Bishnupur is famous for its terracotta temples built by the Malla rulers in Bengal and has thus become a hub for terracotta craft. Ganjifa is truly an ancient art form and as proof if that, Fouzdar is an 89th generation artist who has inherited the skills through lineage. While Ganjifa has its origins in the Mughal era through the Persian route, it evolved to cater to Indian cultures by imbibing stories from religious scriptures.
Sital has a fascinating history of his own. His ancestors were Rajasthani mercenary warriors who settled in Bengal and Orissa. The king of Orissa discovered their talents for fine drawings and since then the Fouzdar family has been making Ganjifa playing cards for the military. They practised the Patachitra style.
He claims to be one of the four practising artisans in present day India. He learnt the craft from his Paternal uncle who was an award-winning artist. At 15, he took his first international trip to London for an exhibition organized by the Government of India. It was there that he realised that no one wanted to buy the entire set of 100 cards because they did not fully understand the game and cultural significance. He then decided to break up the set to make it affordable, accessible and a form of memorabilia. This idea worked and he was able to sell most of the cards.
One of Sital’s specialties is the characterization of Lord Jagannath with hands to represent warriors (usually he does not have hands). There are two types of cards he paints; a set of 10 cards with Hindu symbols and deities & a set of 12 cards with Mughal motifs and queen. However, there are still a few craft patrons who wish to purchase the whole set of 100 cards. These are packed in a hand-painted wooden case.
Although he has a teenage son and daughter, his nephew will most likely be his successor. Till the last generation, the craft was their primary source of income. With changing lifestyles, growing prospects of education in the family, rise in cost of living and decline in demand for ganjifa products, Sital’s family members practice other jobs too. They also make deities and draw patachitra on other mediums.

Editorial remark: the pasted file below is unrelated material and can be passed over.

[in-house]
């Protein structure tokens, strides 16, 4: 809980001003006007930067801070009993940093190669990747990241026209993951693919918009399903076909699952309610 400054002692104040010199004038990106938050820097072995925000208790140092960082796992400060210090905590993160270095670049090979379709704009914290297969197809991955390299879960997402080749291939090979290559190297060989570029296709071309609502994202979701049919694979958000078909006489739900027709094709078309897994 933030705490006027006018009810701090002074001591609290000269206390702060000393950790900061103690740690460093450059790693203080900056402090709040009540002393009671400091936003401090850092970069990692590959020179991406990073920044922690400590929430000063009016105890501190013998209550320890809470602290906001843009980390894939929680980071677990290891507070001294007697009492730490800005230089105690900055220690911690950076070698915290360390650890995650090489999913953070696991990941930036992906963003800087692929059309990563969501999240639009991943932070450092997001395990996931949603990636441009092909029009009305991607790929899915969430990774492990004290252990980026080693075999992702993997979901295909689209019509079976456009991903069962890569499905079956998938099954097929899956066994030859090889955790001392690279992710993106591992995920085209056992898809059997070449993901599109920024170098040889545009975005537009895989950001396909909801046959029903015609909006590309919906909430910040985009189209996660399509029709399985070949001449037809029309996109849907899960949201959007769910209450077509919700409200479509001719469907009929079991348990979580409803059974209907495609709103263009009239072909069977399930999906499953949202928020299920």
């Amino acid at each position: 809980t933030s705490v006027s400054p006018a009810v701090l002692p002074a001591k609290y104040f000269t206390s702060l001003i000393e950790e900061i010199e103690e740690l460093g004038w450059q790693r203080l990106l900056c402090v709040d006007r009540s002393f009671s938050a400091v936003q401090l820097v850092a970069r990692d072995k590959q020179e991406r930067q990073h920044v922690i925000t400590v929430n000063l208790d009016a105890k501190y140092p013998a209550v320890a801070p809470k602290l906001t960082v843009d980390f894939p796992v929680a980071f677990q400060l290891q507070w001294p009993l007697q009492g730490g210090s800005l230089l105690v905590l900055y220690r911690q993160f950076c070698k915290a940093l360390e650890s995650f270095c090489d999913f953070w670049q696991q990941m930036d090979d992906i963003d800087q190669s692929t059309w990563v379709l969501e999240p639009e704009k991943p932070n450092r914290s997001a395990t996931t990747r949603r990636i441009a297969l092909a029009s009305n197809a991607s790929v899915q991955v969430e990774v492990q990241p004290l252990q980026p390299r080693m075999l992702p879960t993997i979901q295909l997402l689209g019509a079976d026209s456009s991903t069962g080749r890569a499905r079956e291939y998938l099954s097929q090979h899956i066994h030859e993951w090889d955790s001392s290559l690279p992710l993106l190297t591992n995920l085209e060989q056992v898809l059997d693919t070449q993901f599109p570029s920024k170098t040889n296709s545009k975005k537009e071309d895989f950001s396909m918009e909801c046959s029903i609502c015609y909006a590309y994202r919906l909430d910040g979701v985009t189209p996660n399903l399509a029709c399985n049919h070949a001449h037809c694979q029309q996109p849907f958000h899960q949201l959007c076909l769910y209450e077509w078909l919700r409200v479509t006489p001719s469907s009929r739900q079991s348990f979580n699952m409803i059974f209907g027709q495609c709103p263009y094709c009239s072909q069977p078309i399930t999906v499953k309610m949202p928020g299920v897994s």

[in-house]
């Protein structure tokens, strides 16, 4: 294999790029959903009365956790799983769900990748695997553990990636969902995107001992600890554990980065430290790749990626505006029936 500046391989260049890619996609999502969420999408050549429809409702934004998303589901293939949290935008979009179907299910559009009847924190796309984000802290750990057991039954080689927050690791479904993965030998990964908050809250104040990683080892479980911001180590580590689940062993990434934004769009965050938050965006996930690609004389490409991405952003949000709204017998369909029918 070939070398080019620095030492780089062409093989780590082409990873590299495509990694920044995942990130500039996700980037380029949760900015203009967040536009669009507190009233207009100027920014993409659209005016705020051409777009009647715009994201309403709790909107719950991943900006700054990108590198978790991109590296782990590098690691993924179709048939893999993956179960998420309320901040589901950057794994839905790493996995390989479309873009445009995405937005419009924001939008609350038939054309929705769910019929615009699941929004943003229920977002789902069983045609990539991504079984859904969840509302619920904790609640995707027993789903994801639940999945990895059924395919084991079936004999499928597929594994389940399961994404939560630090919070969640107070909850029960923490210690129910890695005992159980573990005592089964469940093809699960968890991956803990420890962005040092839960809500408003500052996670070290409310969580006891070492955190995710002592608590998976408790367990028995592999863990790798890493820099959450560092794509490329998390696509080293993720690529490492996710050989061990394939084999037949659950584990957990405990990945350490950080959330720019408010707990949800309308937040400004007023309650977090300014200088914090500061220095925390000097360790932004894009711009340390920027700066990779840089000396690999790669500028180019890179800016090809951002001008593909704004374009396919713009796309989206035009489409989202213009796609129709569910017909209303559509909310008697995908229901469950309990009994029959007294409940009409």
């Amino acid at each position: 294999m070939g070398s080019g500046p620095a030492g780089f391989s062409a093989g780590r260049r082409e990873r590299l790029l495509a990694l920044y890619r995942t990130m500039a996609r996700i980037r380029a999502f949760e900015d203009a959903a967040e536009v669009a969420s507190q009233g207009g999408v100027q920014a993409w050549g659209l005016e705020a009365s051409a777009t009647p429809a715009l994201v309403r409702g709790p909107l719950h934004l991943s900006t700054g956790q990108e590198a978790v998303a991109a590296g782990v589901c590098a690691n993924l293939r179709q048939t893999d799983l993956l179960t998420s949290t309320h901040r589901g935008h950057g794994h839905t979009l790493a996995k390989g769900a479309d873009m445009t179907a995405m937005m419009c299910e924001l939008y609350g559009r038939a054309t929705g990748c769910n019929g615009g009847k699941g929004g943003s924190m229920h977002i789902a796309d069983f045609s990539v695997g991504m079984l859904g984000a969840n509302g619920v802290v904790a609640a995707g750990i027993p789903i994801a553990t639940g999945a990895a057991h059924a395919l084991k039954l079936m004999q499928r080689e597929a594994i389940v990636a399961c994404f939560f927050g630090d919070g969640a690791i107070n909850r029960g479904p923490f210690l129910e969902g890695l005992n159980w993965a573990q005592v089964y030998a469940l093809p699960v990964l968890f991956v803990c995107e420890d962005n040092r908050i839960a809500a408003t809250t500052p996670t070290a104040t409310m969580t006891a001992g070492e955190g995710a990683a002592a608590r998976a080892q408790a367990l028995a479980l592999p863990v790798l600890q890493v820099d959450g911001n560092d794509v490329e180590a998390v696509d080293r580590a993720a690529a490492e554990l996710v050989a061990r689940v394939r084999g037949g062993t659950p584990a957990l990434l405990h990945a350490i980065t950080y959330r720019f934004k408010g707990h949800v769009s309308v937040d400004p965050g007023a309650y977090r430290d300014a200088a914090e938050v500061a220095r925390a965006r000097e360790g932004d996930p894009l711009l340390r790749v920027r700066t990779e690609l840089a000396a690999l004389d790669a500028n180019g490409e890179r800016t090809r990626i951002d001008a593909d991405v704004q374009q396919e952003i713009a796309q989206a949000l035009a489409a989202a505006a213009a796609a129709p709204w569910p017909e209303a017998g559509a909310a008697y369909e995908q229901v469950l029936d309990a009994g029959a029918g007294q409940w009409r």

His collections are housed at the Craft Council of India in Delhi and Kolkata and he showcases his work at some of the most prestigious craft exhibitions in India and abroad.
His house is a brick and mortar one- small but stable. Everyone in Bishnupur town knows him. The thin lanes tell a story of pride, struggles and an uncertain future of Ganjifa. Sital does not believe that the awards doled out by the government are fully authentic. He is hopeful about the craft’s future if his nephew takes up the reigns of his craft. More than the income, he finds purpose in the love and appreciation of art forms. One of his paintings hangs in the royal palace at Goa and travels overseas to exhibit his craftsmanship.
One of the challenges to his work used to be that people would try and sell his art as their own since he never signed them. When he tried adding his signature, buyers did not like it. He then devised an alternative of adding his signature within the painting itself, hidden as a part of it in curls of the woman’s hair or a pallu border of a sari. “You must understand, authenticity is important in our field of work.”, he says.